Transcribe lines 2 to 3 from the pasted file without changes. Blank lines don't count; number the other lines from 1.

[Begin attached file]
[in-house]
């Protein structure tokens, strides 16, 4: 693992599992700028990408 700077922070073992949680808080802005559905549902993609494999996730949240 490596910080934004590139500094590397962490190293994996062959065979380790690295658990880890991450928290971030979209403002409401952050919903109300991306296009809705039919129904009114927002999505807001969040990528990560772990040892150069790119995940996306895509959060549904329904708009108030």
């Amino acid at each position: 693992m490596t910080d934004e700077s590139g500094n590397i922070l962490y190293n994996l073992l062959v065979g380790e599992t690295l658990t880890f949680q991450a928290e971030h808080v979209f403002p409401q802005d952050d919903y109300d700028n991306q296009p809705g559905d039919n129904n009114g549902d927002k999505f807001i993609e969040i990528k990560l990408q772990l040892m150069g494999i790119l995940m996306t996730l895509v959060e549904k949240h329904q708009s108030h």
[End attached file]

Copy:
């Protein structure tokens, strides 16, 4: 693992599992700028990408 700077922070073992949680808080802005559905549902993609494999996730949240 490596910080934004590139500094590397962490190293994996062959065979380790690295658990880890991450928290971030979209403002409401952050919903109300991306296009809705039919129904009114927002999505807001969040990528990560772990040892150069790119995940996306895509959060549904329904708009108030």
């Amino acid at each position: 693992m490596t910080d934004e700077s590139g500094n590397i922070l962490y190293n994996l073992l062959v065979g380790e599992t690295l658990t880890f949680q991450a928290e971030h808080v979209f403002p409401q802005d952050d919903y109300d700028n991306q296009p809705g559905d039919n129904n009114g549902d927002k999505f807001i993609e969040i990528k990560l990408q772990l040892m150069g494999i790119l995940m996306t996730l895509v959060e549904k949240h329904q708009s108030h």